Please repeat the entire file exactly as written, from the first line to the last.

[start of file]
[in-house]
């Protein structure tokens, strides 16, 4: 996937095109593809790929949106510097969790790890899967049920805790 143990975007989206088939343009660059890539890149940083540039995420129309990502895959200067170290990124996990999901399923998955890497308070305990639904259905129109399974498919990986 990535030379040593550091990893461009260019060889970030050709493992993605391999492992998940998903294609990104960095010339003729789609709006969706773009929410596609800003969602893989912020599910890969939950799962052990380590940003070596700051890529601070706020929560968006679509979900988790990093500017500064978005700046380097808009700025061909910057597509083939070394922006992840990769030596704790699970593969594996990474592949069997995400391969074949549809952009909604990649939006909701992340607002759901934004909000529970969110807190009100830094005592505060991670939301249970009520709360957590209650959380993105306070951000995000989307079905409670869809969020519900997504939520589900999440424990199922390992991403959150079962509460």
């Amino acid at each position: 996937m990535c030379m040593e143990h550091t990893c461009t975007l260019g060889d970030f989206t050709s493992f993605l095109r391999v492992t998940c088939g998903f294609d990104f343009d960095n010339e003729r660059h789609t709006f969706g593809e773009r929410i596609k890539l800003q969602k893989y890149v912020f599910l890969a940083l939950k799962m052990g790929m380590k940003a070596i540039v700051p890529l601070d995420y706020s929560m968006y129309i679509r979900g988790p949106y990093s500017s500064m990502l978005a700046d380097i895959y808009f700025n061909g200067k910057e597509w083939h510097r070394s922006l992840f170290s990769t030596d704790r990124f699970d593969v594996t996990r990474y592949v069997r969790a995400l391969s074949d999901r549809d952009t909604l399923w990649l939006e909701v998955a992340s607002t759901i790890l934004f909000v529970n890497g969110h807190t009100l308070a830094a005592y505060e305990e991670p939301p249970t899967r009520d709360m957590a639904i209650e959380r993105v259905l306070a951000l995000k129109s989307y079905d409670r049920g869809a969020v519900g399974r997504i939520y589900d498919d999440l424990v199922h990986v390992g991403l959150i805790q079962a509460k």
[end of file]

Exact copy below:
[in-house]
């Protein structure tokens, strides 16, 4: 996937095109593809790929949106510097969790790890899967049920805790 143990975007989206088939343009660059890539890149940083540039995420129309990502895959200067170290990124996990999901399923998955890497308070305990639904259905129109399974498919990986 990535030379040593550091990893461009260019060889970030050709493992993605391999492992998940998903294609990104960095010339003729789609709006969706773009929410596609800003969602893989912020599910890969939950799962052990380590940003070596700051890529601070706020929560968006679509979900988790990093500017500064978005700046380097808009700025061909910057597509083939070394922006992840990769030596704790699970593969594996990474592949069997995400391969074949549809952009909604990649939006909701992340607002759901934004909000529970969110807190009100830094005592505060991670939301249970009520709360957590209650959380993105306070951000995000989307079905409670869809969020519900997504939520589900999440424990199922390992991403959150079962509460």
């Amino acid at each position: 996937m990535c030379m040593e143990h550091t990893c461009t975007l260019g060889d970030f989206t050709s493992f993605l095109r391999v492992t998940c088939g998903f294609d990104f343009d960095n010339e003729r660059h789609t709006f969706g593809e773009r929410i596609k890539l800003q969602k893989y890149v912020f599910l890969a940083l939950k799962m052990g790929m380590k940003a070596i540039v700051p890529l601070d995420y706020s929560m968006y129309i679509r979900g988790p949106y990093s500017s500064m990502l978005a700046d380097i895959y808009f700025n061909g200067k910057e597509w083939h510097r070394s922006l992840f170290s990769t030596d704790r990124f699970d593969v594996t996990r990474y592949v069997r969790a995400l391969s074949d999901r549809d952009t909604l399923w990649l939006e909701v998955a992340s607002t759901i790890l934004f909000v529970n890497g969110h807190t009100l308070a830094a005592y505060e305990e991670p939301p249970t899967r009520d709360m957590a639904i209650e959380r993105v259905l306070a951000l995000k129109s989307y079905d409670r049920g869809a969020v519900g399974r997504i939520y589900d498919d999440l424990v199922h990986v390992g991403l959150i805790q079962a509460k």